Sanctions that prolong war?

IssueApril - May 2022
News by Milan Rai

When Britain invaded Egypt in 1956 (in alliance with Israel and France), the US threatened to block attempts by Britain to borrow $561 million from the IMF and to get a $600m credit extension from the US Export-Import Bank. The US also threatened to sell its sterling bonds (tradeable IOUs issued in British pounds), which would have had a catastrophic effect.

These ‘financial warfare strikes’, and other pressures, forced Britain, within weeks, into a humiliating withdrawal.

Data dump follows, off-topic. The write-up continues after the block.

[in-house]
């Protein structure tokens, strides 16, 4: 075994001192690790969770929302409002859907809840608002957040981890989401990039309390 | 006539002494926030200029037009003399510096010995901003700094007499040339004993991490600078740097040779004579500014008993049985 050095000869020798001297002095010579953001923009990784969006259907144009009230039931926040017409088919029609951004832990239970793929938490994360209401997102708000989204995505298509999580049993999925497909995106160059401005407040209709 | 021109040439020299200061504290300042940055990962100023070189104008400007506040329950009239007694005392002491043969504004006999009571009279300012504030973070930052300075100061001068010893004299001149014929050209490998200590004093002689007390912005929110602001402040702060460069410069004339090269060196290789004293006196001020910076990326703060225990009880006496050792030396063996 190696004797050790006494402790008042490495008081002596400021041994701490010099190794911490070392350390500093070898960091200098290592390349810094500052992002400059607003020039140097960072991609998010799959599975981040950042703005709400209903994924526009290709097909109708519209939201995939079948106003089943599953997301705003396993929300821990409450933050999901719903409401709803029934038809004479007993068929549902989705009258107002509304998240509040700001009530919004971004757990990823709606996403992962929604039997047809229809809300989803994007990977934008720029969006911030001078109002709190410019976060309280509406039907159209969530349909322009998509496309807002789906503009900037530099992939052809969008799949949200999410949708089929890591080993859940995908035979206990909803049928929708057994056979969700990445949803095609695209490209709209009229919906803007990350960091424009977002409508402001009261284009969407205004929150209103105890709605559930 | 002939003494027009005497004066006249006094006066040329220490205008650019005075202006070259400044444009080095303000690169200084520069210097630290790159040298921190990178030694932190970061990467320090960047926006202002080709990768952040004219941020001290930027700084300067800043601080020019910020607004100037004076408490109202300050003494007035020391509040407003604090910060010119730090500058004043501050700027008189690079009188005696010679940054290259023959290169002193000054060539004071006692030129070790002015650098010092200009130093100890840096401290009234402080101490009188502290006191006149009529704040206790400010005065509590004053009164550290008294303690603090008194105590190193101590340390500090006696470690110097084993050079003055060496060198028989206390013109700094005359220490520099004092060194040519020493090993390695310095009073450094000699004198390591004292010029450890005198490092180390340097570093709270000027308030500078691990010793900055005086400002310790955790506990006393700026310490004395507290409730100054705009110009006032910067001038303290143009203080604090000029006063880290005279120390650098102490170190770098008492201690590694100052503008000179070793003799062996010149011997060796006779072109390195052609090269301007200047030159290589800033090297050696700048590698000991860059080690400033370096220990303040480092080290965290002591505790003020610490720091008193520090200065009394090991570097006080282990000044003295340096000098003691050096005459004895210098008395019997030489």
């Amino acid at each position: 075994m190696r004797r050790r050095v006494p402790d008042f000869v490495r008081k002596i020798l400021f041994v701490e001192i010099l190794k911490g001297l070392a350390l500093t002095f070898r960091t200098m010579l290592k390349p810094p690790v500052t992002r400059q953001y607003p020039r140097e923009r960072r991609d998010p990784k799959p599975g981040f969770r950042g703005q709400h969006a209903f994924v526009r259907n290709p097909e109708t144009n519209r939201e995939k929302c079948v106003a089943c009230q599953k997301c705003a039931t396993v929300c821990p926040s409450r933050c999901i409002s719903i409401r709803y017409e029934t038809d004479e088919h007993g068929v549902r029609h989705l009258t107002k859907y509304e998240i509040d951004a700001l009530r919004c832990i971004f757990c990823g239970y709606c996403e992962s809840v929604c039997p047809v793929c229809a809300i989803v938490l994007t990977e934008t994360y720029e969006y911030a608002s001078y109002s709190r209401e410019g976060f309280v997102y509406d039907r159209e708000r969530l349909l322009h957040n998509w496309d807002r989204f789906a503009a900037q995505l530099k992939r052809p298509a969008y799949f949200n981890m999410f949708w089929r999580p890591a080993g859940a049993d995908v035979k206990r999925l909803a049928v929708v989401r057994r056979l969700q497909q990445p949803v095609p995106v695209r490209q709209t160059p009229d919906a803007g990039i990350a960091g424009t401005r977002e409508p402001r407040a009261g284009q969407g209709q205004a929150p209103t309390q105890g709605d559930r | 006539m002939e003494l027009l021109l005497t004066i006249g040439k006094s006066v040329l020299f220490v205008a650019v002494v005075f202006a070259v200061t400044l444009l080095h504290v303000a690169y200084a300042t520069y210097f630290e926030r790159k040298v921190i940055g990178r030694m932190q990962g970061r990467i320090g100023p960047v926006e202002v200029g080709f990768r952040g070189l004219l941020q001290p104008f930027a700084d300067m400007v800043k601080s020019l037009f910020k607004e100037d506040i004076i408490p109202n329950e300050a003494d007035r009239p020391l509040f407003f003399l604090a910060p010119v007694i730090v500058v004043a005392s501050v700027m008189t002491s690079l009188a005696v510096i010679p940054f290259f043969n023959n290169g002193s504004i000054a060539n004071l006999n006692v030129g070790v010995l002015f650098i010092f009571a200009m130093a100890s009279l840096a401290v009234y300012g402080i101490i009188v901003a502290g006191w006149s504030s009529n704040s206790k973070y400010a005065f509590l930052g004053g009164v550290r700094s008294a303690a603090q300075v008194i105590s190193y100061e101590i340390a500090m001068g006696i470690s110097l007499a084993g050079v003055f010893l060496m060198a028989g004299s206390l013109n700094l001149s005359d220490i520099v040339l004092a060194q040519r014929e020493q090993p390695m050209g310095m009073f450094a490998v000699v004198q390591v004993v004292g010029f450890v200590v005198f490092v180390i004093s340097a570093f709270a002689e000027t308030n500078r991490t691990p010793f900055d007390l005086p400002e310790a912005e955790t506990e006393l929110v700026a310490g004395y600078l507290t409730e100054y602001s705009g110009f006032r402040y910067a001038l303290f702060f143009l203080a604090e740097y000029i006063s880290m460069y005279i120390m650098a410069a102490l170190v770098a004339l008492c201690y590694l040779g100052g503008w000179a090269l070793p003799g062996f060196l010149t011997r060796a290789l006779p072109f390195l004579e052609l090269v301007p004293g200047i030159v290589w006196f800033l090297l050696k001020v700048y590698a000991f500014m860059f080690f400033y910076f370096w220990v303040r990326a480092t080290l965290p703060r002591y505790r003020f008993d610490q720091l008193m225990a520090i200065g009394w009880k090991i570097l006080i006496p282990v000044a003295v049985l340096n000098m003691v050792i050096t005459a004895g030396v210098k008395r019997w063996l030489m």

If only it was as easy to reverse the Russian invasion of Ukraine.

It is entirely right to impose sanctions on Russia, but we must ask whether sanctions are being designed to force Russia to withdraw (as Britain was forced to withdraw in 1956) – or if they are about punishing Russia.

If our primary concern is the welfare of the Ukrainian people, we would impose very harsh costs that could be reversed quickly.

The Russian government would feel huge pain and also see the benefit of ending its aggression.

Instead, many of the sanctions seem to be permanent (like barring Russia from the EU gas supply system). The Suez parallel would be if the US had actually sold its sterling bonds rather than just threatening to.

Such punishment sanctions actually reduce Russia’s incentive to end its war. These kinds of sanctions prolong war.